The Anthropocene, the earth’s most recent, remarkably short, but impactful epoch in its long history where humans are now having a greater influence on earth’s features and processes than nature itself (Steffen et al. 2007).

Despite much academic debate around whether Earth is indeed experiencing a new epoch, here at Ecology and Evolution, we see direct evidence that ecologists and evolutionary biologists have adapted their research questions and methods to this new epoch; where since the 1940s humans have altered the Earth to such an extent its systems can no longer rebound to their original state (Kueffer and Kaiser-Bunbury 2014). Evidence suggests the signature of humans is now etched into the very crust of our planet with (Corlett 2015):

  • humans having increased greenhouse gas concentrations in our atmosphere;
  • humans having caused ocean acidity;
  • humans having altered river systems;
  • humans having increased global and regional nitrogen and phosphorus cycles;
  • humans having created novel minerals as a result of radioactive fallout;
  • humans responsible for the species extinction rate crisis;
  • humans having homogenized the world’s biodiversity with the intentional and accidental introduction of flora and fauna.

In this increasingly human-dominated world, who will speak for nature?

Ironically, it has to also be humans who speak for nature and from our perspective it looks like ecologists and evolutionary biologists are doing just this.

We are seeing an increasing number of submissions investigating the impacts of humans on natural systems and on how organisms are adapting to human-dominated systems; and the content of our November issue 22, 2018 is no exception to this with eight articles focused on adaptions by a range of organisms including invertebrates, vertebrates and plants. In this blog post, we will briefly review the key findings of three of these studies to entice you to read more…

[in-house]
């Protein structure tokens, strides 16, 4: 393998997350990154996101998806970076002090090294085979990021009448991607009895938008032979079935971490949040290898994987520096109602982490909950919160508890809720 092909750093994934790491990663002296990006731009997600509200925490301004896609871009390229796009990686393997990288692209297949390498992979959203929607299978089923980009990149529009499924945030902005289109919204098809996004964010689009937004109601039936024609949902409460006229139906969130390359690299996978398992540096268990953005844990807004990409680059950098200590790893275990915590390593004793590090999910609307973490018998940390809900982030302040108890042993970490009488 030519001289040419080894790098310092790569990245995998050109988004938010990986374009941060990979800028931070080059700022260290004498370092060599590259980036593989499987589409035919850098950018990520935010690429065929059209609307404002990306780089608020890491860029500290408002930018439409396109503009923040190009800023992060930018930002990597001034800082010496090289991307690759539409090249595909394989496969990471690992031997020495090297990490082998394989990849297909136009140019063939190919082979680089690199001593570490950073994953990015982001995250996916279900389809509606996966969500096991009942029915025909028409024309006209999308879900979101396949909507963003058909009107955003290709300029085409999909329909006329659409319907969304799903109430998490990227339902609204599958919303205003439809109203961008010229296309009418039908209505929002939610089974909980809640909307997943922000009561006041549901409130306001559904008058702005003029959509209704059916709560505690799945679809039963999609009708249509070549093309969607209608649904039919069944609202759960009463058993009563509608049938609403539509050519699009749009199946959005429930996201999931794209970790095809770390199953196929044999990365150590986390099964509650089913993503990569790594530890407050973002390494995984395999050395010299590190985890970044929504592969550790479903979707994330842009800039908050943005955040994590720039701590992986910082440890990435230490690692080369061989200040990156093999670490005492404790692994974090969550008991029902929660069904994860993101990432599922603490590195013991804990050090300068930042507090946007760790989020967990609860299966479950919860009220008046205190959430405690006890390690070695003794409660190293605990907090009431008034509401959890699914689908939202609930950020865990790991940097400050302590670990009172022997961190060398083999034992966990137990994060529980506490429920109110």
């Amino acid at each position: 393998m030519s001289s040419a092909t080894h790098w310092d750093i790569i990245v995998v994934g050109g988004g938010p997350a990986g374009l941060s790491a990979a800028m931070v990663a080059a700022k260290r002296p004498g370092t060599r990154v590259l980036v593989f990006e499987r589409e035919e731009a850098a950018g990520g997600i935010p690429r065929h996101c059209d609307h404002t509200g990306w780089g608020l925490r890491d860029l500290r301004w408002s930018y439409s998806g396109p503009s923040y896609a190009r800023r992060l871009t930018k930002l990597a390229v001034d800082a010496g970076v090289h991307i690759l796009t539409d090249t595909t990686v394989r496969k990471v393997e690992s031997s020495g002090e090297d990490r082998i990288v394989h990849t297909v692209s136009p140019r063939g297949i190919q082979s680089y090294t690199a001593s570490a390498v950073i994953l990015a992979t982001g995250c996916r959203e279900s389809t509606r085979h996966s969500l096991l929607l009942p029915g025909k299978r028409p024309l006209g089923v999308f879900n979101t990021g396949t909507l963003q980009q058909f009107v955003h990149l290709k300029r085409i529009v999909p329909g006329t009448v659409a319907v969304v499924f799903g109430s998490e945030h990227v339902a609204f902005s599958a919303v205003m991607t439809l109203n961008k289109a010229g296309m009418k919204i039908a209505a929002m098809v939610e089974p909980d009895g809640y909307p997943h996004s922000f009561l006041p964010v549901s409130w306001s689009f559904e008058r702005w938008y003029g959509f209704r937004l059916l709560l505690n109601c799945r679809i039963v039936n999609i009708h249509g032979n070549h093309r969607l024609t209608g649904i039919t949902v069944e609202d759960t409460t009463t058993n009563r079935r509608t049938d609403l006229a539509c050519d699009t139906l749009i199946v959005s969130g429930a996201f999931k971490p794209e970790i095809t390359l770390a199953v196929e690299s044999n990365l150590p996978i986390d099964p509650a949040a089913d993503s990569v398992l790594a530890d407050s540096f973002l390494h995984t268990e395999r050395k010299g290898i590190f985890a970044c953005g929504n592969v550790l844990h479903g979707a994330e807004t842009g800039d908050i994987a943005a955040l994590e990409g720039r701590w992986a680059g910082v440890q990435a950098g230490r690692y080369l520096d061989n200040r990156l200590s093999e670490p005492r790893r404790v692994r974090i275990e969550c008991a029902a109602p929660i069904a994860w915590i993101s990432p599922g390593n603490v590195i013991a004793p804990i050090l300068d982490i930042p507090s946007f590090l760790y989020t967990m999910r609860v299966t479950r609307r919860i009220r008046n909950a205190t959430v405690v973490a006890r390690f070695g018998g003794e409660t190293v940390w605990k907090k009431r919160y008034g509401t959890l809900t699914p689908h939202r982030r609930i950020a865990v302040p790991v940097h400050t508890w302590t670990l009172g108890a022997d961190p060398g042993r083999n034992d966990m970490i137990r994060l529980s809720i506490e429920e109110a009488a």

Artificial light at night (ALAN) and its impacts on bioluminescent invertebrates like fireflies and glow-worms is reviewed in depth by Owens and Lewis (2018). Globally 30% of vertebrates are nocturnal, and most studies have focused on nocturnal vertebrates; while a staggering 60% of identified invertebrates are nocturnal. This review summarizes five impacts of ALAN on nocturnal insects: 1. temporal disorientation, 2. spatial disorientation, 3. attraction, 4. Desensitization, and 5. Recognition. It also pulls together convincing evidence that fireflies should be used as a charismatic flagship species to study the impacts of ALAN.

Research published by Vanbianchi et al. (2018) shows that lynx populations in the North Cascades of British Columbia, Canada are making use of marginal habitat to travel between patches. This is habitat previously not considered as part of their range and therefore conservation plans. Their results clearly demonstrate the importance of not only concentrating conservation efforts on remaining high-quality core patches but also marginal habitats, even poor-quality connections between patches. This realistic message illustrates the importance of landscape-level planning and how even top predators, in the past arguably the most vulnerable, are demonstrating adaptive capacities to human-dominated landscapes. Likely because they have no choice but to adapt in order to persist in increasingly human-altered landscapes.